I will admit that this goes beyond my knowledge and I still don't really understand it. But I do know that Object-oriented programming uses composition with classes, and in Swift's case, structs and enums. Protocols are a good example. In a protocol, I don't really define the implementation, I just define the name, parameters and return value of the function that the object conforming to the protocol must implement. 

In this case, I gather the same is true of the functions. {% raw %}`forEach`{% endraw %} wants a function of the type {% raw %}`(T) -> Void`{% endraw %}. It doesn't care what {% raw %}`T`{% endraw %} is, it just wants to accept that function type.

Coincidentally, {% raw %}`addBodyPairs`{% endraw %} is a function of type {% raw %}`(T) -> Void`{% endraw %}. So I can use it as a parameter in the {% raw %}`forEach`{% endraw %} function. 

Admittedly, I still didn't understand how addBodyPairs was getting a reference to the dictionary in {% raw %}`arrayOfScheduleDictionaries`{% endraw %} because reading a wikipedia post on composition just confused me further.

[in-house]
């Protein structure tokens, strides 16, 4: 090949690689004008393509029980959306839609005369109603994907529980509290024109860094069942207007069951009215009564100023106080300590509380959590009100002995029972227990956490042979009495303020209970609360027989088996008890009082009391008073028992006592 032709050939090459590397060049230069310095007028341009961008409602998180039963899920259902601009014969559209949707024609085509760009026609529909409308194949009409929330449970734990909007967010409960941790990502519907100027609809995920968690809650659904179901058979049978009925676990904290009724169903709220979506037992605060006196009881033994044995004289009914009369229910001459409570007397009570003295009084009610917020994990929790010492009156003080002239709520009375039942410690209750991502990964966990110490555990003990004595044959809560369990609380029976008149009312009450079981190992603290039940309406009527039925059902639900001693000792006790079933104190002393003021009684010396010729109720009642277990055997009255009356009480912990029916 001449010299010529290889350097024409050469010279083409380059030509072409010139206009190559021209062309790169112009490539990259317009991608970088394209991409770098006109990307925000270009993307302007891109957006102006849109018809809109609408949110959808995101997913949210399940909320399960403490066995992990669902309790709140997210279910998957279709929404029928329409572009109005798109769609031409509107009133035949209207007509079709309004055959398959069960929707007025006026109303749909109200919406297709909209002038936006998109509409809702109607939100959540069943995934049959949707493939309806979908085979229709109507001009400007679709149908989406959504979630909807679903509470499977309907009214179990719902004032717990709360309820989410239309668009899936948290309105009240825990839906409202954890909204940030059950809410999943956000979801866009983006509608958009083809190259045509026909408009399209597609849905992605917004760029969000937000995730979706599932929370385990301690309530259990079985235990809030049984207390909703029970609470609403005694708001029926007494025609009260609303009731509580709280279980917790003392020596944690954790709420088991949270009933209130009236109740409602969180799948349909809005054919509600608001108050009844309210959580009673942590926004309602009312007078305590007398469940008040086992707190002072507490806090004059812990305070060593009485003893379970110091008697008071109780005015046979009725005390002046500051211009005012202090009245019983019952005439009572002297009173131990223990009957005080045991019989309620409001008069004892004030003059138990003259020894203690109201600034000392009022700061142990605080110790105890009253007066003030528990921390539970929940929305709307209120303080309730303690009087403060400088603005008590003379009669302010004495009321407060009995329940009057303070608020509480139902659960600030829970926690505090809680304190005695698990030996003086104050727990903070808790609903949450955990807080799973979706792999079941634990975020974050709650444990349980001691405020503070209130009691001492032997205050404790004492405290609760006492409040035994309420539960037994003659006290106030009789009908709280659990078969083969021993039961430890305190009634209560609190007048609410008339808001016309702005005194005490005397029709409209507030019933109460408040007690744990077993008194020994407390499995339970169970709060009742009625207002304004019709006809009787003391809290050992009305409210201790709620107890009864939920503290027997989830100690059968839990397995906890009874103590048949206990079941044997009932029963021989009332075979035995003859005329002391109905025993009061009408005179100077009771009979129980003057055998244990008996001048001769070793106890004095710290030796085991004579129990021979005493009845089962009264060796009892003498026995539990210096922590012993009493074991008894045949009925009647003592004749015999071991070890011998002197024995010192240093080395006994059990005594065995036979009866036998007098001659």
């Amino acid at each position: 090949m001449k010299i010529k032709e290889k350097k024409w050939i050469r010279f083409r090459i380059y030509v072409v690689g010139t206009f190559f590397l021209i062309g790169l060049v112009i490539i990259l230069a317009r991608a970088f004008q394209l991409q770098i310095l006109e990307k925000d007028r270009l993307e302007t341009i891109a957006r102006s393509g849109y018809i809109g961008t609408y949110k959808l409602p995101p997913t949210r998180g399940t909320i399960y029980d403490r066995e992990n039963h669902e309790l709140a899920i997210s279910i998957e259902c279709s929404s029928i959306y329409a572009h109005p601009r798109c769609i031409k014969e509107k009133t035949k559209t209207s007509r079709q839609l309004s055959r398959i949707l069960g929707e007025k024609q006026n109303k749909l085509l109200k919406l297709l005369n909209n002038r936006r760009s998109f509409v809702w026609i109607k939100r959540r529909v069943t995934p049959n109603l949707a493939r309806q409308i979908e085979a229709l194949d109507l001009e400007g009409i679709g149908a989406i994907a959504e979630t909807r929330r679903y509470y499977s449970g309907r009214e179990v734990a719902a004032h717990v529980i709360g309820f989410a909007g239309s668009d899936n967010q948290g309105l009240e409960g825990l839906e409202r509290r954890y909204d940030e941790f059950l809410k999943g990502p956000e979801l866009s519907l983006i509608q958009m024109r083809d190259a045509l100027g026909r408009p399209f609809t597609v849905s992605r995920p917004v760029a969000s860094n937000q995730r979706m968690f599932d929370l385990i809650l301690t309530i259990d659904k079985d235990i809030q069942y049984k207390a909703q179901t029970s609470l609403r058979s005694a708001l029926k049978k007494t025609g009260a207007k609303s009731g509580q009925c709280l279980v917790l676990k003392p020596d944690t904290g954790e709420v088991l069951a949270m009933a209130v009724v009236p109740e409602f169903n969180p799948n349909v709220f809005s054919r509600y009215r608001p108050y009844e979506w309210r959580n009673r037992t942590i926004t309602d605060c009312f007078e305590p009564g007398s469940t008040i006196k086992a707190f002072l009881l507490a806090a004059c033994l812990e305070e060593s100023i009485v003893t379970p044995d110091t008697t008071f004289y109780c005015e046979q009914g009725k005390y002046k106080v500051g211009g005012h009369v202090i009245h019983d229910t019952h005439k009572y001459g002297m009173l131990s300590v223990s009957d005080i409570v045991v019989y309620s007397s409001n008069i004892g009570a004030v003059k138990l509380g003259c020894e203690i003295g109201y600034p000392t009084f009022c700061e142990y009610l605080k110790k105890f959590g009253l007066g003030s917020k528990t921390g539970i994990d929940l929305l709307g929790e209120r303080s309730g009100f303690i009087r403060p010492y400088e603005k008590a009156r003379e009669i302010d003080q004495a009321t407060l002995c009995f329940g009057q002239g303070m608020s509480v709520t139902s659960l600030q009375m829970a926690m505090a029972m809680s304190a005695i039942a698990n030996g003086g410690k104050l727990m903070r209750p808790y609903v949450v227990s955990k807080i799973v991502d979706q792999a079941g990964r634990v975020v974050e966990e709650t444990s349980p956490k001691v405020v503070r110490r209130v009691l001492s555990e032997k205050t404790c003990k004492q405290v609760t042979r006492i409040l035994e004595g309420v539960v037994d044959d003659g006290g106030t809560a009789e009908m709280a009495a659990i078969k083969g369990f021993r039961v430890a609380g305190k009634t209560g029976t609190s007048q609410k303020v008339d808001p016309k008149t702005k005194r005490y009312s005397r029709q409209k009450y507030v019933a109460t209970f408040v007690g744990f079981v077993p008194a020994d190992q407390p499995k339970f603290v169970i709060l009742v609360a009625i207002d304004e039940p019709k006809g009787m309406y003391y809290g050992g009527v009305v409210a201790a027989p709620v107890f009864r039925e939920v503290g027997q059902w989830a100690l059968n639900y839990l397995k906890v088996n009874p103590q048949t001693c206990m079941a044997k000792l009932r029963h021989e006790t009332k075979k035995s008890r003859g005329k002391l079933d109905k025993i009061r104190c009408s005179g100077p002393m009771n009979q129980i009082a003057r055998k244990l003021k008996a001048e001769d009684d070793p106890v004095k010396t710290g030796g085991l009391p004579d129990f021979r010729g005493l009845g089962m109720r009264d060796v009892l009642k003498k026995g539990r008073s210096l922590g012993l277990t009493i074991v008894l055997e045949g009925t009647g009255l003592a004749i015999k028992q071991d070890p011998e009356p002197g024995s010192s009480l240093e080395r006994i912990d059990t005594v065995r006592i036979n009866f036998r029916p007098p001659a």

Fortunately, in another time, I used to be a high school economics, as well as computer programming teacher, and I was constantly telling my students that the internet will help them find answers. My favorite recommendation was [Khan Academy](https:www.khanacademy.org). The videos are short, descriptive, and come chock full of examples and sample problems. So I turned to the video to explain mathematical composition to me so that I might understand programming composition better.

[Khan Academy Video on Composition](https://bit.ly/2ZkesqI)

It helped. I still need to think about it more to see if I can explain it, and come up with a couple examples on my own, but it appears that the functions keep passing themselves back to the left to the previous function until there is a value to use. In our case, it's each dictionary in the {% raw %}`forEach`{% endraw %}. From there it can evaluate. 

In the end, the call ended up like this:{% raw %}

~~~swift
arrayOfScheduleDictionaries.forEach(request.addBodyPairs)
~~~{% endraw %}

That's a lot to write about just to be able to remove {% raw %}`$0`{% endraw %} but as I said before, this blog is document what I'm learning--even if I don't have the clearest understanding of it yet.